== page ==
Viagogo is back in the headlines. And the live industry wants some answers.
Last week, the rogue secondary ticketing operator and promoters’ enemy No. 1 threw down the gauntlet with a multi-billion-dollar deal to buy StubHub from eBay, an arrangement that would make Viagogo top dog in the North American resale market.
Now, Google has opened its arms to Viagogo once again. The controversial ticketing company was suspended in July following concerns about misleading advertising practices, but Google has welcomed back Viagogo to advertise on its platform.
Almost immediately, Viagogo returned to the top of Google searches for some of the biggest concerts in these parts, including Elton John’s 40-date trans-Tasman farewell trek.
In his speech to the Australian music industry last Wednesday as he received the ARIA Icon award, Michael Chugg, whose company is behind the Rocket Man’s tour, said, “I was very disappointed to read in the international papers that Google has put that scumbag Viagogo back on the ticketing page. We’re going to talk about that over the next couple of weeks.”
The talk has started.
In recent days, Live Performance Australia issued a “please explain” message to Google.
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LPA Chief Executive Evelyn Richardson penned a letter to Google’s Australia and New Zealand managing director Melanie Silva, seeking an “urgent clarification” of the commitments that have been given by Viagogo around its business practices.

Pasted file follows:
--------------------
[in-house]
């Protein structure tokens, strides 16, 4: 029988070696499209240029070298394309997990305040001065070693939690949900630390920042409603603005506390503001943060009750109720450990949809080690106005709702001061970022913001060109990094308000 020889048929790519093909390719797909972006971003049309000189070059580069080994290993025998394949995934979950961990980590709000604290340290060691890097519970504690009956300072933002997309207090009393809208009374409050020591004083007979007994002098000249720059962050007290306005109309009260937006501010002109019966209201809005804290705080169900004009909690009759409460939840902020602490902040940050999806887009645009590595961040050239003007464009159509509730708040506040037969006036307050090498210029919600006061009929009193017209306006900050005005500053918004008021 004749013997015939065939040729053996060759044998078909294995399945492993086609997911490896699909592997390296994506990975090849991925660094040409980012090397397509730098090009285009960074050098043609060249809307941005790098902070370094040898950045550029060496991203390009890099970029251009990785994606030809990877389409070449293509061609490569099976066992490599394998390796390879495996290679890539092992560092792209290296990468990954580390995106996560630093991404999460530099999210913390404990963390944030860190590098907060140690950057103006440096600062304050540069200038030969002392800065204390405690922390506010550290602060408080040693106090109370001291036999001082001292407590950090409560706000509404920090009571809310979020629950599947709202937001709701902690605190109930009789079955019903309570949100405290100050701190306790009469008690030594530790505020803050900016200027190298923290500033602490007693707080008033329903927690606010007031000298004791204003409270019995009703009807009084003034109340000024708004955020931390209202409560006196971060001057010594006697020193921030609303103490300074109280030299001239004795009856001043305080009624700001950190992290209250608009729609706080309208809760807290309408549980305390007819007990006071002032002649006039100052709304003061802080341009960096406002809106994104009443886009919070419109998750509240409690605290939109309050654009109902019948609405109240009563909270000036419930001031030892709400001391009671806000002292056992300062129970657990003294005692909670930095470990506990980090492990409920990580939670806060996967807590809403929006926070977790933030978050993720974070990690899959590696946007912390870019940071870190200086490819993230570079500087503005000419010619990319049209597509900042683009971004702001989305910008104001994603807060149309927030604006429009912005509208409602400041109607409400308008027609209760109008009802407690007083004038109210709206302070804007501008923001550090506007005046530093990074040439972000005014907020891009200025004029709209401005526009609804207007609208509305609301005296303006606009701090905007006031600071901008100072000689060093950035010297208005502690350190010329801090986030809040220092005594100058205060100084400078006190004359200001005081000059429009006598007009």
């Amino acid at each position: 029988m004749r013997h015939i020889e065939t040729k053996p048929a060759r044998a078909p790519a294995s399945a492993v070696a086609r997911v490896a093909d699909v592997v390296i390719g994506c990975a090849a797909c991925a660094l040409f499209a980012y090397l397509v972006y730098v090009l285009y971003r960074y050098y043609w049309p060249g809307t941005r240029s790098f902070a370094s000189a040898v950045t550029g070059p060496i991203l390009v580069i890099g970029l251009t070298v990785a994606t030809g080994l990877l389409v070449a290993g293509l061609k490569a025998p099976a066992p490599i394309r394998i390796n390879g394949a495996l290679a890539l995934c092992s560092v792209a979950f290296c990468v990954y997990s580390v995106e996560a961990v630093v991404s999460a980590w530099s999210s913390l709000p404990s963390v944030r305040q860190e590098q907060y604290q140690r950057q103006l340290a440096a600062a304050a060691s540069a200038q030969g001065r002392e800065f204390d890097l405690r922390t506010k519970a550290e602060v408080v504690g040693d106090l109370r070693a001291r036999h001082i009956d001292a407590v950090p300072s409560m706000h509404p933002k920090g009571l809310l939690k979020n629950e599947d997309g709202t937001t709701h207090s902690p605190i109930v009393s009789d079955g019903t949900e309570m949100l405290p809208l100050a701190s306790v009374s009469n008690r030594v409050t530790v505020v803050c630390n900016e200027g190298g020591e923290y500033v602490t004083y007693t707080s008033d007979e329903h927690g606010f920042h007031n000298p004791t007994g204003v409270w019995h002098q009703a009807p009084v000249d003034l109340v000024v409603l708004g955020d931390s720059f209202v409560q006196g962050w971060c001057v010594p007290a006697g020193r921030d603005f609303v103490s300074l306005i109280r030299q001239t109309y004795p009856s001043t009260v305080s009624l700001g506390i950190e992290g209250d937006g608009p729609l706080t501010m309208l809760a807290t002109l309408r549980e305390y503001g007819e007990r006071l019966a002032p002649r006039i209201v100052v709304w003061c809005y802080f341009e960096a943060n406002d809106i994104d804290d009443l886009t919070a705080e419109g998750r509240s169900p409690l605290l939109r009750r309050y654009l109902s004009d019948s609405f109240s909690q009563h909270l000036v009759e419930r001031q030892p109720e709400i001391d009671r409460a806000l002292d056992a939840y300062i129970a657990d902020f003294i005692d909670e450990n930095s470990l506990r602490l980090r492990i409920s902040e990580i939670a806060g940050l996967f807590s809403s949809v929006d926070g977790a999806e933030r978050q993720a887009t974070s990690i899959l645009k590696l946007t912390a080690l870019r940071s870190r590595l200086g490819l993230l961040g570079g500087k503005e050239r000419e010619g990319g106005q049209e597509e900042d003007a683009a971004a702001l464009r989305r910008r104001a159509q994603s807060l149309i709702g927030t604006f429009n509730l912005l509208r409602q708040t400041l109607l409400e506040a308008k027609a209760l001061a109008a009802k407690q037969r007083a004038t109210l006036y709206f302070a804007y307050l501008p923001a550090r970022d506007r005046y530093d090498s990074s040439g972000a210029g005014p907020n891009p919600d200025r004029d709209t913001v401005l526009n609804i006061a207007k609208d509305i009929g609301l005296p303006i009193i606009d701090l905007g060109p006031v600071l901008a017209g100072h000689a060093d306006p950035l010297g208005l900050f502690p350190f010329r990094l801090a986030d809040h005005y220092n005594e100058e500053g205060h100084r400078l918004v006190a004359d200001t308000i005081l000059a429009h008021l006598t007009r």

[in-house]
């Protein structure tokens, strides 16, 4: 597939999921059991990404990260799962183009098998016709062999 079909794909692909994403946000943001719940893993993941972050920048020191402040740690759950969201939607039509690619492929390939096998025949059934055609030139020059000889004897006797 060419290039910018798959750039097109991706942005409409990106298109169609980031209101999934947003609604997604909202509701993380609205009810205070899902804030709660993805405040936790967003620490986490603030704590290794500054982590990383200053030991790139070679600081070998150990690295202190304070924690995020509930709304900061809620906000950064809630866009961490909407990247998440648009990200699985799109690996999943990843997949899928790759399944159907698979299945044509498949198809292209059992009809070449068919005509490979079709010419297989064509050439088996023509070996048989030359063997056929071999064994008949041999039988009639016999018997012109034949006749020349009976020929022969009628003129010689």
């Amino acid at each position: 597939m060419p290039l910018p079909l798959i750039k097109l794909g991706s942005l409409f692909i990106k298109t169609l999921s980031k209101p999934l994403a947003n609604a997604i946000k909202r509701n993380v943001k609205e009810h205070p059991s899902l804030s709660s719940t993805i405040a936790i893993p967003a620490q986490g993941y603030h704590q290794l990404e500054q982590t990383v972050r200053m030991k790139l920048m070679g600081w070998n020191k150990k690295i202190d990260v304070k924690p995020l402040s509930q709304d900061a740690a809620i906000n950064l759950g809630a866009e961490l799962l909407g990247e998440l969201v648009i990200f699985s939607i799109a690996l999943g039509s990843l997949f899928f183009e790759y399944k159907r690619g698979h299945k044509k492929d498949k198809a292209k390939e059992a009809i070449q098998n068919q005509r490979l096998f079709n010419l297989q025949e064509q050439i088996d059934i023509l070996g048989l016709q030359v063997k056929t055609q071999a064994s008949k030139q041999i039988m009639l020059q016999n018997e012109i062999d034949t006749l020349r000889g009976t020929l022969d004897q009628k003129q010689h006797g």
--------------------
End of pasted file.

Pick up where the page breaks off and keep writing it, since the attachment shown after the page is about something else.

Chugg, Michael Gudinski and others have been leading the battle against Viagogo, which was the subject of a Federal Court action by the ACCC.
“Our industry has been calling out Viagogo for its misleading practices for some time now, and it has also been subject to Federal Court action by the ACCC,” Richardson said in a statement.
“In April this year, the Federal Court found that Viagogo had made false or misleading representations and engaged in conduct liable to mislead the public when reselling entertainment, music and live sport event tickets. And, yet, only months later it is back in action on Google.”
Australia’s live performance industry “wants some answers from Google on its turnaround,” Richardson adds.
With all this activity on both sides of the globe, Viagogo has appointed an Australian media relations team, TIO has learned. A spokesperson has yet to respond on a request for comment.
Viagogo snapped up StubHub in a deal worth north of US$4 billion. “This is a massive opportunity for us, our fans, and our partners in 70+ countries globally,” comments CEO Sukhinder Singh Cassidy.
Excited to begin @StubHub’s next chapter! @viagogo is acquiring us from @eBay for $4.05 billion. This is a massive opportunity for us, our fans, and our partners in 70+ countries globally. https://t.co/F8H12kSkTf pic.twitter.com/OKDNt1bGx5
— Sukhinder Singh Cassidy (@sukhindersingh) November 25, 2019
The sale is expected to complete by the end of the first quarter of next year and is subject to regulatory approval.
Regardless of the activities of rogue traders, Australia’s live business is in good shape, according to new data published by the LPA.
In calendar year 2018, the Australian live performance industry generated total ticket sales revenue of almost $2.2 billion, an increase of 14.8% from 2017, when ticket sales hit $1.88 billion.
The big gains, reported in the 2018 Ticket Attendance and Revenue survey, came from a near-double-digit lift in the average ticket price from $90.59 to $99.03.